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ISP Lecture. Entangled Histories of Translation: German Ottoman Literary Relations across the 19th Century

Kristin Dickinson, assistant professor of German, U-M
Thursday, November 30, 2017
4:00-5:30 PM
110 Weiser Hall Map
Large-scale translation movements were central to the discursive production of both German and Turkish national-cultural identities prior to the establishment of a nation state, yet intersections between these two traditions remain largely underresearched. Due to both a dominant French influence in the late Ottoman literary sphere and the incompatibility of Ottoman with the dominant paradigms of German Orientalistik, literary translations between German and Ottoman have been treated as either insignificant or exceptional. This talk argues on the contrary, that instances of German Ottoman translational contact in the 19th century attest to complex interconnections that cut across time periods and traditions.

A case study will be presented showing how the multiple, late Ottoman translations of Johann Wolfgang von Goethe’s "The Sorrows of Young Werther" (1886-1894, novel first published in 1774) enact a debate in practice regarding 19th-century Ottoman modernization discourse; widely differing translational decisions reveal the agency of Ottoman translators and place the authenticity of Goethe’s “western” source text into question. In turn, Goethe’s incorporation of Ottoman texts into his "West-östlicher Divan" (1819) earlier in the century counters a late Ottoman devaluation of its own tradition of Divan poetry, and engages in diverse translation practices that undermine the concept of fidelity as an ultimate goal.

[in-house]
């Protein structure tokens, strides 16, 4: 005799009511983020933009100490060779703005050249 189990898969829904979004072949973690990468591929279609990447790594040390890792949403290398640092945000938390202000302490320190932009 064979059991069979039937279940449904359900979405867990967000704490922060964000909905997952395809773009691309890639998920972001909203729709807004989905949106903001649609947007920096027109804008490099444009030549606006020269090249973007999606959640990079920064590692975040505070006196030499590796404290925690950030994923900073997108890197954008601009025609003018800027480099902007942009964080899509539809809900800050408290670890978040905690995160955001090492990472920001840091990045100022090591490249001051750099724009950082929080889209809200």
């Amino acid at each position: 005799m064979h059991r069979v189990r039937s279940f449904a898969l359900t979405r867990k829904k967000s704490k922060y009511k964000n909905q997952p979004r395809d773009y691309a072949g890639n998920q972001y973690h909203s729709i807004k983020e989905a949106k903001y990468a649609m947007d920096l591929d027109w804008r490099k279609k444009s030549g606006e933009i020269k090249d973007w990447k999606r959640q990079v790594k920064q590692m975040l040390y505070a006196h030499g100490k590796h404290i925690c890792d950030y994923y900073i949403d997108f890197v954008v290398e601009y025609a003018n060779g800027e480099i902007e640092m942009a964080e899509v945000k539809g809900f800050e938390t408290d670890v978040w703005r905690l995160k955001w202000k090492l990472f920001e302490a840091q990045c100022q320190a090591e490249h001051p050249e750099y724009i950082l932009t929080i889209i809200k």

Marked by omnidirectional processes of transcultural exchange, these diverse translations complicate the contrapositions of self-identity and alterity, original and translation. In a century when distinct understandings of German- and Turkishness were beginning to emerge—in part via translations from diverse other national literatures—individual translations between Ottoman and German pose a challenge to the ethnocentric structure of national cultures, and an easy division between East/West or Ottoman/German.

Kristin Dickinson’s research on contemporary German and Turkish literature examines the potential of translation, as both a formal and a social medium, to intervene in nationalist language ideologies and nationally structured areas of study. Her teaching and publications have focused on questions of world literature, translation theory in practice, cross-linguistic remembrance, linguistic purity, and critical monolingualism. Her current book project, "Translation and the Experience of Modernity: A History of German Turkish Connectivity," traces the development of a German Turkish translational relationship from the early 19th century to the present. Her additional projects examine performances of translation at the 2008 Frankfurt Book Fair, “Turkey in All Its Colors;” the transnational significance of the early Turkish Republican author Sabahattin Ali; and the cartographies of non-arrival, disruption, and deferral in the works of Franz Kafka and Bilge Karasu.
Building: Weiser Hall
Event Type: Lecture / Discussion
Tags: European, History, International, Literature, Muslim
Source: Happening @ Michigan from Global Islamic Studies Center, International Institute, Germanic Languages & Literatures

The Global Islamic Studies Center organizes a number of public events each year such as lectures, conferences, and films, many in collaboration with other U-M units. Please use our searchable events calendar for information about upcoming programs sponsored by GISC and the Interdisciplinary Islamic Studies Seminar (IISS).